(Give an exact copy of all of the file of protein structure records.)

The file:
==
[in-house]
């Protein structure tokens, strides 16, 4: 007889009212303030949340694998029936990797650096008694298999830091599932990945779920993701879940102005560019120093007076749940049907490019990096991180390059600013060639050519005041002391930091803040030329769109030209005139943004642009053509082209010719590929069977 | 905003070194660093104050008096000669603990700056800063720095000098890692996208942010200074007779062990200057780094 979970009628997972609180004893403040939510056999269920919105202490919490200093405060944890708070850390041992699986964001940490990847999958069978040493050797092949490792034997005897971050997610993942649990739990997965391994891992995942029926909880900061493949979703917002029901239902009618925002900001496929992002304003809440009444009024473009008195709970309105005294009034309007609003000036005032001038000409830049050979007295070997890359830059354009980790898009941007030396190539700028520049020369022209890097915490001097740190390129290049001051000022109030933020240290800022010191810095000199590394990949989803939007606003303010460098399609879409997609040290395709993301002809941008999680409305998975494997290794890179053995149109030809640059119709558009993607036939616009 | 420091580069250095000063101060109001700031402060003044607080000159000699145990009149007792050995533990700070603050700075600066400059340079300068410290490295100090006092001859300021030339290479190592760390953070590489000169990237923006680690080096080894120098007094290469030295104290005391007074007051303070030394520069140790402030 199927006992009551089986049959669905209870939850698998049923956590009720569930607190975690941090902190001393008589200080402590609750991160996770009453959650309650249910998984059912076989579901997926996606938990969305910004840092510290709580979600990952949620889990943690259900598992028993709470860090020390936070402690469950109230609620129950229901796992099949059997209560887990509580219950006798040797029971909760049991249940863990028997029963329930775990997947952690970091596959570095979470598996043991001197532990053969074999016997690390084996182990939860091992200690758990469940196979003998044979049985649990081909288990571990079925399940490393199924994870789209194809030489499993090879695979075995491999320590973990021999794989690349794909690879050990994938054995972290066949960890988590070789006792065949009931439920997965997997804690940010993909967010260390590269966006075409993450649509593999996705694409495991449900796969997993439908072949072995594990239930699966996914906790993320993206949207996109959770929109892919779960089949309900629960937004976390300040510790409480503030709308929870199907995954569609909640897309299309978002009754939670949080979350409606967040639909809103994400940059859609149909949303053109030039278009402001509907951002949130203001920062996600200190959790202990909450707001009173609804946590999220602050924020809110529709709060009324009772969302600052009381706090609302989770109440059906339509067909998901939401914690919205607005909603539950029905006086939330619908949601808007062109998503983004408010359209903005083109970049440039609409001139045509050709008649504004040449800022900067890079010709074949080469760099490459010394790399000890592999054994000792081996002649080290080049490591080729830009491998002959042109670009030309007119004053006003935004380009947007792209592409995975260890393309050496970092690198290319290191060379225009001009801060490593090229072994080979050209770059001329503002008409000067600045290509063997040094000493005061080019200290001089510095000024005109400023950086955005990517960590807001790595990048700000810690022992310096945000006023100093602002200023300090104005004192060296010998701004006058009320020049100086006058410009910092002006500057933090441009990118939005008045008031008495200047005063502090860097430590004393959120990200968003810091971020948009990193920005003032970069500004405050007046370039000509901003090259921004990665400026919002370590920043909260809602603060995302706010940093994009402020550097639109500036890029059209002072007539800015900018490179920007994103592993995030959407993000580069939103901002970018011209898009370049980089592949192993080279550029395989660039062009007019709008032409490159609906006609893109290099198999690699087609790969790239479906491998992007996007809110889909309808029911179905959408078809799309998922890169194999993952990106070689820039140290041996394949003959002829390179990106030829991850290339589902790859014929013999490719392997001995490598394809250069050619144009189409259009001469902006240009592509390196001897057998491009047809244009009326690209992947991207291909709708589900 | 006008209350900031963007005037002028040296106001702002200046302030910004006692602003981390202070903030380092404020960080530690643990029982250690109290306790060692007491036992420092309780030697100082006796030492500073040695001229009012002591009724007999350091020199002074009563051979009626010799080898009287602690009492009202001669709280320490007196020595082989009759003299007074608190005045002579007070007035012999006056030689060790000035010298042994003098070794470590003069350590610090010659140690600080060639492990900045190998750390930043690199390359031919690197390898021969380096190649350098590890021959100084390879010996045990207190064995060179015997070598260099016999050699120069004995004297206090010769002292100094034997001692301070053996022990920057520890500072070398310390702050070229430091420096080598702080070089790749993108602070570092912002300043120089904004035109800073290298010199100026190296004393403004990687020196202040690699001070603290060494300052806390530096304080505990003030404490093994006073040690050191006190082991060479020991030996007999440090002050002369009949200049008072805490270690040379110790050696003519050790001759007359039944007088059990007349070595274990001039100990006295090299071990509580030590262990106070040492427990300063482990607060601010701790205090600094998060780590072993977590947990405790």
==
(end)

[in-house]
């Protein structure tokens, strides 16, 4: 007889009212303030949340694998029936990797650096008694298999830091599932990945779920993701879940102005560019120093007076749940049907490019990096991180390059600013060639050519005041002391930091803040030329769109030209005139943004642009053509082209010719590929069977 | 905003070194660093104050008096000669603990700056800063720095000098890692996208942010200074007779062990200057780094 979970009628997972609180004893403040939510056999269920919105202490919490200093405060944890708070850390041992699986964001940490990847999958069978040493050797092949490792034997005897971050997610993942649990739990997965391994891992995942029926909880900061493949979703917002029901239902009618925002900001496929992002304003809440009444009024473009008195709970309105005294009034309007609003000036005032001038000409830049050979007295070997890359830059354009980790898009941007030396190539700028520049020369022209890097915490001097740190390129290049001051000022109030933020240290800022010191810095000199590394990949989803939007606003303010460098399609879409997609040290395709993301002809941008999680409305998975494997290794890179053995149109030809640059119709558009993607036939616009 | 420091580069250095000063101060109001700031402060003044607080000159000699145990009149007792050995533990700070603050700075600066400059340079300068410290490295100090006092001859300021030339290479190592760390953070590489000169990237923006680690080096080894120098007094290469030295104290005391007074007051303070030394520069140790402030 199927006992009551089986049959669905209870939850698998049923956590009720569930607190975690941090902190001393008589200080402590609750991160996770009453959650309650249910998984059912076989579901997926996606938990969305910004840092510290709580979600990952949620889990943690259900598992028993709470860090020390936070402690469950109230609620129950229901796992099949059997209560887990509580219950006798040797029971909760049991249940863990028997029963329930775990997947952690970091596959570095979470598996043991001197532990053969074999016997690390084996182990939860091992200690758990469940196979003998044979049985649990081909288990571990079925399940490393199924994870789209194809030489499993090879695979075995491999320590973990021999794989690349794909690879050990994938054995972290066949960890988590070789006792065949009931439920997965997997804690940010993909967010260390590269966006075409993450649509593999996705694409495991449900796969997993439908072949072995594990239930699966996914906790993320993206949207996109959770929109892919779960089949309900629960937004976390300040510790409480503030709308929870199907995954569609909640897309299309978002009754939670949080979350409606967040639909809103994400940059859609149909949303053109030039278009402001509907951002949130203001920062996600200190959790202990909450707001009173609804946590999220602050924020809110529709709060009324009772969302600052009381706090609302989770109440059906339509067909998901939401914690919205607005909603539950029905006086939330619908949601808007062109998503983004408010359209903005083109970049440039609409001139045509050709008649504004040449800022900067890079010709074949080469760099490459010394790399000890592999054994000792081996002649080290080049490591080729830009491998002959042109670009030309007119004053006003935004380009947007792209592409995975260890393309050496970092690198290319290191060379225009001009801060490593090229072994080979050209770059001329503002008409000067600045290509063997040094000493005061080019200290001089510095000024005109400023950086955005990517960590807001790595990048700000810690022992310096945000006023100093602002200023300090104005004192060296010998701004006058009320020049100086006058410009910092002006500057933090441009990118939005008045008031008495200047005063502090860097430590004393959120990200968003810091971020948009990193920005003032970069500004405050007046370039000509901003090259921004990665400026919002370590920043909260809602603060995302706010940093994009402020550097639109500036890029059209002072007539800015900018490179920007994103592993995030959407993000580069939103901002970018011209898009370049980089592949192993080279550029395989660039062009007019709008032409490159609906006609893109290099198999690699087609790969790239479906491998992007996007809110889909309808029911179905959408078809799309998922890169194999993952990106070689820039140290041996394949003959002829390179990106030829991850290339589902790859014929013999490719392997001995490598394809250069050619144009189409259009001469902006240009592509390196001897057998491009047809244009009326690209992947991207291909709708589900 | 006008209350900031963007005037002028040296106001702002200046302030910004006692602003981390202070903030380092404020960080530690643990029982250690109290306790060692007491036992420092309780030697100082006796030492500073040695001229009012002591009724007999350091020199002074009563051979009626010799080898009287602690009492009202001669709280320490007196020595082989009759003299007074608190005045002579007070007035012999006056030689060790000035010298042994003098070794470590003069350590610090010659140690600080060639492990900045190998750390930043690199390359031919690197390898021969380096190649350098590890021959100084390879010996045990207190064995060179015997070598260099016999050699120069004995004297206090010769002292100094034997001692301070053996022990920057520890500072070398310390702050070229430091420096080598702080070089790749993108602070570092912002300043120089904004035109800073290298010199100026190296004393403004990687020196202040690699001070603290060494300052806390530096304080505990003030404490093994006073040690050191006190082991060479020991030996007999440090002050002369009949200049008072805490270690040379110790050696003519050790001759007359039944007088059990007349070595274990001039100990006295090299071990509580030590262990106070040492427990300063482990607060601010701790205090600094998060780590072993977590947990405790």